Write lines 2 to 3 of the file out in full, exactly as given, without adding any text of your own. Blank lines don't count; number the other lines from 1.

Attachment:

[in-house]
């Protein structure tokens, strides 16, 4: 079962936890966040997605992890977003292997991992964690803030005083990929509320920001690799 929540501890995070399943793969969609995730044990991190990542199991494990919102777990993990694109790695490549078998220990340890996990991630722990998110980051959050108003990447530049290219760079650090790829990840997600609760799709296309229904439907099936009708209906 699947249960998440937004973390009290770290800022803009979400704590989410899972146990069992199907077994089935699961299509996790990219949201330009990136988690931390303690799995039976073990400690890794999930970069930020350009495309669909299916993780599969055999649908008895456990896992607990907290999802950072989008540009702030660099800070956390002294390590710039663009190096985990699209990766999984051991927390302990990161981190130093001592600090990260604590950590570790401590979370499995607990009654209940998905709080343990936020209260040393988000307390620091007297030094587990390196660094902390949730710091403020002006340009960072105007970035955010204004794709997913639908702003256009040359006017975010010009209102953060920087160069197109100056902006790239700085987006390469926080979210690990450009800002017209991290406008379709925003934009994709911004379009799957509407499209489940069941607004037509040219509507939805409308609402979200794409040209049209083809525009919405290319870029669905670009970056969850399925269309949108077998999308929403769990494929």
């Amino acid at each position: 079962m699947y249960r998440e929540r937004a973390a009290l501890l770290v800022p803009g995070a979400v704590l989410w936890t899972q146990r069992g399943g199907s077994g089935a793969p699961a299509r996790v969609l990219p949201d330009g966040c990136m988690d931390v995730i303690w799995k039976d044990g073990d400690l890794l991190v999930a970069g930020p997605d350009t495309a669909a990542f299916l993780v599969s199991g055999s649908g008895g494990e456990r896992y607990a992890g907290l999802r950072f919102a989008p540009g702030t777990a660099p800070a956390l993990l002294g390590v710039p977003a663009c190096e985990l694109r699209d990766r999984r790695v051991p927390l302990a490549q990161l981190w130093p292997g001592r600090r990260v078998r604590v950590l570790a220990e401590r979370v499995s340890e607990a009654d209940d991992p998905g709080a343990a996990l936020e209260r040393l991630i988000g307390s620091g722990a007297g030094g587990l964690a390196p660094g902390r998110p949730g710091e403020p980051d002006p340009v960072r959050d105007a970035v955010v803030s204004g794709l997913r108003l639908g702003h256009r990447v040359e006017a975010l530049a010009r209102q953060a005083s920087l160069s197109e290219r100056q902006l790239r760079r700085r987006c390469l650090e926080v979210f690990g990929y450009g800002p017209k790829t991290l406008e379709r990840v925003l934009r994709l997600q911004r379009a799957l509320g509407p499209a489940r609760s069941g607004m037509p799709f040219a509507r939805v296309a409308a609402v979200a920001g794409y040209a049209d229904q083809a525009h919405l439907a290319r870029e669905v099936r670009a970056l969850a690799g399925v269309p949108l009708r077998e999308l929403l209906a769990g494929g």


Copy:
């Protein structure tokens, strides 16, 4: 079962936890966040997605992890977003292997991992964690803030005083990929509320920001690799 929540501890995070399943793969969609995730044990991190990542199991494990919102777990993990694109790695490549078998220990340890996990991630722990998110980051959050108003990447530049290219760079650090790829990840997600609760799709296309229904439907099936009708209906 699947249960998440937004973390009290770290800022803009979400704590989410899972146990069992199907077994089935699961299509996790990219949201330009990136988690931390303690799995039976073990400690890794999930970069930020350009495309669909299916993780599969055999649908008895456990896992607990907290999802950072989008540009702030660099800070956390002294390590710039663009190096985990699209990766999984051991927390302990990161981190130093001592600090990260604590950590570790401590979370499995607990009654209940998905709080343990936020209260040393988000307390620091007297030094587990390196660094902390949730710091403020002006340009960072105007970035955010204004794709997913639908702003256009040359006017975010010009209102953060920087160069197109100056902006790239700085987006390469926080979210690990450009800002017209991290406008379709925003934009994709911004379009799957509407499209489940069941607004037509040219509507939805409308609402979200794409040209049209083809525009919405290319870029669905670009970056969850399925269309949108077998999308929403769990494929």
């Amino acid at each position: 079962m699947y249960r998440e929540r937004a973390a009290l501890l770290v800022p803009g995070a979400v704590l989410w936890t899972q146990r069992g399943g199907s077994g089935a793969p699961a299509r996790v969609l990219p949201d330009g966040c990136m988690d931390v995730i303690w799995k039976d044990g073990d400690l890794l991190v999930a970069g930020p997605d350009t495309a669909a990542f299916l993780v599969s199991g055999s649908g008895g494990e456990r896992y607990a992890g907290l999802r950072f919102a989008p540009g702030t777990a660099p800070a956390l993990l002294g390590v710039p977003a663009c190096e985990l694109r699209d990766r999984r790695v051991p927390l302990a490549q990161l981190w130093p292997g001592r600090r990260v078998r604590v950590l570790a220990e401590r979370v499995s340890e607990a009654d209940d991992p998905g709080a343990a996990l936020e209260r040393l991630i988000g307390s620091g722990a007297g030094g587990l964690a390196p660094g902390r998110p949730g710091e403020p980051d002006p340009v960072r959050d105007a970035v955010v803030s204004g794709l997913r108003l639908g702003h256009r990447v040359e006017a975010l530049a010009r209102q953060a005083s920087l160069s197109e290219r100056q902006l790239r760079r700085r987006c390469l650090e926080v979210f690990g990929y450009g800002p017209k790829t991290l406008e379709r990840v925003l934009r994709l997600q911004r379009a799957l509320g509407p499209a489940r609760s069941g607004m037509p799709f040219a509507r939805v296309a409308a609402v979200a920001g794409y040209a049209d229904q083809a525009h919405l439907a290319r870029e669905v099936r670009a970056l969850a690799g399925v269309p949108l009708r077998e999308l929403l209906a769990g494929g």